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The Nuclear deterrent

Coastal Georgia's Silent Service

April 23, 2003
by Ben Roberts

Kings Bay Naval Base-- The U.S.S. Rhode Island. It's 650-feet long, weighs 18,000 tons, and one of the most complex machines ever built.

"It's a huge ship, compared to a fast attack submarine,” said Commander Pete Clarke. “The only thing more complex is the space shuttle."

Inside, The boat is long on technology, "The right order to give is 'Up scope,'" says Chief of the Boat, Steve Lennon. “The outboard station controls the angle of the ship."

But it's short on space. “It's pretty small living quarters." Kelvin Stover and other crewmen say that closeness is what they like best about working on a submarine. "I'm part of a team,” said MT3 Stover. “And when everyone works together, good things happen."

"I love submarines just for the small community and the comraderie," says crewman MM1 Eric Luton.

Master Chief Steve Lennon shows us, no inch of space is wasted. What would be the war room in time of crisis is normally a small lounge for the crew. "We carry first run movies that Hollywood sends us."

The wardroom, where senior officers eat, also has another purpose. "This also doubles as an operating room." There's almost constant action in the galley where cooks prepare four meals a day. The 160-man crew eats in shifts because there's not much room in the mess.

The crew sleeps in a 9-man bunkroom, pretty cramped quarters for nine guys, but actually bigger than any other U.S. sub. The rack here is only five and a half feet long. There's a little room underneath to store belongings, and this part of the boat is called the missile compartment with good reason. These guys are sleeping right next to a big tube that may be carrying a nuclear weapon.

Those missiles are 44-feet long Trident D-II’s that can carry multiple nuclear warheads, capable of reaching targets several thousand miles away.

Topside on the Rhode Island, you can see 24-hatches. Under each one could be one of those huge missiles. It's what the commander calls the ultimate insurance policy against an attack on America.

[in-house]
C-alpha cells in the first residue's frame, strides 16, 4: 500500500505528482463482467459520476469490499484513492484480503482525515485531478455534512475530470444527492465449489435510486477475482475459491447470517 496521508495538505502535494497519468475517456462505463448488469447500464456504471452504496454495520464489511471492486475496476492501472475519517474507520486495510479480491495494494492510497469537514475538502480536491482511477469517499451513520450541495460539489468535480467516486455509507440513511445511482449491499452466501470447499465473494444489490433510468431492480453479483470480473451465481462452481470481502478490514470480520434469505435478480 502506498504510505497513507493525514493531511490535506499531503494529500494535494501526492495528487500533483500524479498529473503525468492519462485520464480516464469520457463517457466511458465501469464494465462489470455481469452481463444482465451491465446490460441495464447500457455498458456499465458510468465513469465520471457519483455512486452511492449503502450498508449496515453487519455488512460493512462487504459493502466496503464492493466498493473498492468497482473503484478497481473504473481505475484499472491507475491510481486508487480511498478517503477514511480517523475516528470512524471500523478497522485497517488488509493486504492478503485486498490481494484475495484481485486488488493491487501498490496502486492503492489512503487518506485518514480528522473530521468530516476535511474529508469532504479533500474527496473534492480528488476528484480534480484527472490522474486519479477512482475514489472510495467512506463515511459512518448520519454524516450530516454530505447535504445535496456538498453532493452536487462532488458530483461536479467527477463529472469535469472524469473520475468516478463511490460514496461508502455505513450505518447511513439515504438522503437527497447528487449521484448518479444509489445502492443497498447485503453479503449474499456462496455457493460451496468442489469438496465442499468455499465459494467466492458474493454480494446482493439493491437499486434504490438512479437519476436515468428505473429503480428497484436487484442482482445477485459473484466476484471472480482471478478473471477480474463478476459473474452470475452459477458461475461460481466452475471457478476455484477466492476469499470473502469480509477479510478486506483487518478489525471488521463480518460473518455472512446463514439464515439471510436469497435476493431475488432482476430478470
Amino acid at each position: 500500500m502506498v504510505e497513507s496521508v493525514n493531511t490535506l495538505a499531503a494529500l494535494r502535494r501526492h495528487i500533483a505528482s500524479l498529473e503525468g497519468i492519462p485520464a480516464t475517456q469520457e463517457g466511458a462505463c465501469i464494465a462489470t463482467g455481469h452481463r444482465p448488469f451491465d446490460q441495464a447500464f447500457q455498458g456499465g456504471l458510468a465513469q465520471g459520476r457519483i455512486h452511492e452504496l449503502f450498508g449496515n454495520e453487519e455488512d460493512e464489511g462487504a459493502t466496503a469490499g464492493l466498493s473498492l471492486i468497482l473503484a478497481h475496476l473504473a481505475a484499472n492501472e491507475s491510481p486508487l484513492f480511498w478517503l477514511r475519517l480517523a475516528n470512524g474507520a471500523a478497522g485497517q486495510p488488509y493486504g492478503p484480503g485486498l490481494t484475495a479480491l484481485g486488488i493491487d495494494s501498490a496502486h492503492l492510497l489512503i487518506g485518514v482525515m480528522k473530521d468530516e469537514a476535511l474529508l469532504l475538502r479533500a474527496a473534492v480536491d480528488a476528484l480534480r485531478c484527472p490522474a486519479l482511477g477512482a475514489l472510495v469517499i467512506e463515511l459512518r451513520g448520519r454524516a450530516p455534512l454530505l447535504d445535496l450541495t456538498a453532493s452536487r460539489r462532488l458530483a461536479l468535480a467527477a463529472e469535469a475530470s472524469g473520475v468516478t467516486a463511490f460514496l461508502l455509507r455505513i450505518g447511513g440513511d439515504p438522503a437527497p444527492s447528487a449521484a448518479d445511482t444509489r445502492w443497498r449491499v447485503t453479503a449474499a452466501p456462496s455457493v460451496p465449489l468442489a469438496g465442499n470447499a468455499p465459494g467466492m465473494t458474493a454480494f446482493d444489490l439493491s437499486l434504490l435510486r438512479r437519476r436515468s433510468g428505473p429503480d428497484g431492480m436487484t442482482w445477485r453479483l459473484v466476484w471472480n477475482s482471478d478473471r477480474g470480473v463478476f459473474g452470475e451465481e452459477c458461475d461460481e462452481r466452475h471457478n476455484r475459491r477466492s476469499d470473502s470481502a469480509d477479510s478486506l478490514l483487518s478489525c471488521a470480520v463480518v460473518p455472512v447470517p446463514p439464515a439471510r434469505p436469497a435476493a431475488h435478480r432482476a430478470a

"The mission of the ballistic missile submarines is to provide strategic deterrence," Pete says. The missiles aren't the only nuclear components of the Rhode Island. Inside the rear of the boat, off limits to us, is a nuclear propulsion plant that powers the sub.

"We are totally self-sufficient and able to travel extended distances, extended periods of time staying submerged and undetected the entire time," says Commander Clark.

Right now, the Rhode Island crew is busy getting this boomer ready to spend two and a half months at sea. "You get lonely. You miss family, but most of the time it's very fulfilling," said Kelvin.

A constant stream of submariners come and go under the watchful eye of armed guards. "I don't think there's anywhere where the professionalism and the quality of workmanship compares to that of the sub force,” said Clark. “You ought to be very proud of the young guys that are serving there."

And every time those guys step off their boat, they salute the American flag. A simple reminder that their secret work on this underwater home of the brave is protecting the land of the free.

When Georgia's nuclear submarines are at sea, no one outside the crew knows their exact location. The boomers have a large patrol zone, but their day-to-day location is so top secret, not even top military brass on shore know it.

One other interesting fact, there is a Trident submarine called the U.S.S. Georgia. It's based at the other U.S. nuclear sub facility in Washington state.

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